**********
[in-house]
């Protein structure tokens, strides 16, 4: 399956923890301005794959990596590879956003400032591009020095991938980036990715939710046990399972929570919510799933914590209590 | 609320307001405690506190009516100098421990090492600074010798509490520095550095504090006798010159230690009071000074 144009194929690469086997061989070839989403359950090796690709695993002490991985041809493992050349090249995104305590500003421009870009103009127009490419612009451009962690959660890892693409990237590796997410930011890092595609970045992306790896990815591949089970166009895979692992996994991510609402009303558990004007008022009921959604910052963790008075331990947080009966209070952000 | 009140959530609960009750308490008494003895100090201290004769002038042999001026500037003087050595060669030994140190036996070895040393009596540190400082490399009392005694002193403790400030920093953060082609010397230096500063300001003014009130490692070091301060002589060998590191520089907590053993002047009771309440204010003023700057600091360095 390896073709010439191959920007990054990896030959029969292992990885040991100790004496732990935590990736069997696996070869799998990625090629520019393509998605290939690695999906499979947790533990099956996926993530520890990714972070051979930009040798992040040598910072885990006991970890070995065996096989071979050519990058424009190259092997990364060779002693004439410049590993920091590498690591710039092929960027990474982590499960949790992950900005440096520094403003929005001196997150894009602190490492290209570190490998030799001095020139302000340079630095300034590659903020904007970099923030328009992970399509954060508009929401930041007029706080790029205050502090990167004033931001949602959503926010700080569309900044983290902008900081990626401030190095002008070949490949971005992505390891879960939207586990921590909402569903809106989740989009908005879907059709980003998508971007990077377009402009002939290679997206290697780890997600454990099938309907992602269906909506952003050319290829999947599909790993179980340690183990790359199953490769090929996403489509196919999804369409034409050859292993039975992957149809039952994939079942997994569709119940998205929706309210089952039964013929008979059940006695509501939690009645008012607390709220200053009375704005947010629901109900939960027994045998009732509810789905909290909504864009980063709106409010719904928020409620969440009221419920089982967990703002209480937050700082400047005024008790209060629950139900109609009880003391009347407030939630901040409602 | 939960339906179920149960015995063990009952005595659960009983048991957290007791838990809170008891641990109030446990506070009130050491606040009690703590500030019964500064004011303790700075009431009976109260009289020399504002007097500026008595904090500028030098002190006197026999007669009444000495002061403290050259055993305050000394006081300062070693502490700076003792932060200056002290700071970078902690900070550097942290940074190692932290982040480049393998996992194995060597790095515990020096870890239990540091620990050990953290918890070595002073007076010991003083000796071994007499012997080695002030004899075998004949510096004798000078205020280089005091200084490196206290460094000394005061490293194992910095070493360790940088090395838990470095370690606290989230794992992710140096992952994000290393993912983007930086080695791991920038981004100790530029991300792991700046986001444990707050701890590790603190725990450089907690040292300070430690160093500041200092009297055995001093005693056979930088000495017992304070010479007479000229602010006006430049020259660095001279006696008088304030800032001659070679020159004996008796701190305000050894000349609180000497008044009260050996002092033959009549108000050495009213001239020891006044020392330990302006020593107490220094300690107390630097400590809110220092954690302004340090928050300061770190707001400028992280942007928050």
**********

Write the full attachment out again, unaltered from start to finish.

[in-house]
């Protein structure tokens, strides 16, 4: 399956923890301005794959990596590879956003400032591009020095991938980036990715939710046990399972929570919510799933914590209590 | 609320307001405690506190009516100098421990090492600074010798509490520095550095504090006798010159230690009071000074 144009194929690469086997061989070839989403359950090796690709695993002490991985041809493992050349090249995104305590500003421009870009103009127009490419612009451009962690959660890892693409990237590796997410930011890092595609970045992306790896990815591949089970166009895979692992996994991510609402009303558990004007008022009921959604910052963790008075331990947080009966209070952000 | 009140959530609960009750308490008494003895100090201290004769002038042999001026500037003087050595060669030994140190036996070895040393009596540190400082490399009392005694002193403790400030920093953060082609010397230096500063300001003014009130490692070091301060002589060998590191520089907590053993002047009771309440204010003023700057600091360095 390896073709010439191959920007990054990896030959029969292992990885040991100790004496732990935590990736069997696996070869799998990625090629520019393509998605290939690695999906499979947790533990099956996926993530520890990714972070051979930009040798992040040598910072885990006991970890070995065996096989071979050519990058424009190259092997990364060779002693004439410049590993920091590498690591710039092929960027990474982590499960949790992950900005440096520094403003929005001196997150894009602190490492290209570190490998030799001095020139302000340079630095300034590659903020904007970099923030328009992970399509954060508009929401930041007029706080790029205050502090990167004033931001949602959503926010700080569309900044983290902008900081990626401030190095002008070949490949971005992505390891879960939207586990921590909402569903809106989740989009908005879907059709980003998508971007990077377009402009002939290679997206290697780890997600454990099938309907992602269906909506952003050319290829999947599909790993179980340690183990790359199953490769090929996403489509196919999804369409034409050859292993039975992957149809039952994939079942997994569709119940998205929706309210089952039964013929008979059940006695509501939690009645008012607390709220200053009375704005947010629901109900939960027994045998009732509810789905909290909504864009980063709106409010719904928020409620969440009221419920089982967990703002209480937050700082400047005024008790209060629950139900109609009880003391009347407030939630901040409602 | 939960339906179920149960015995063990009952005595659960009983048991957290007791838990809170008891641990109030446990506070009130050491606040009690703590500030019964500064004011303790700075009431009976109260009289020399504002007097500026008595904090500028030098002190006197026999007669009444000495002061403290050259055993305050000394006081300062070693502490700076003792932060200056002290700071970078902690900070550097942290940074190692932290982040480049393998996992194995060597790095515990020096870890239990540091620990050990953290918890070595002073007076010991003083000796071994007499012997080695002030004899075998004949510096004798000078205020280089005091200084490196206290460094000394005061490293194992910095070493360790940088090395838990470095370690606290989230794992992710140096992952994000290393993912983007930086080695791991920038981004100790530029991300792991700046986001444990707050701890590790603190725990450089907690040292300070430690160093500041200092009297055995001093005693056979930088000495017992304070010479007479000229602010006006430049020259660095001279006696008088304030800032001659070679020159004996008796701190305000050894000349609180000497008044009260050996002092033959009549108000050495009213001239020891006044020392330990302006020593107490220094300690107390630097400590809110220092954690302004340090928050300061770190707001400028992280942007928050």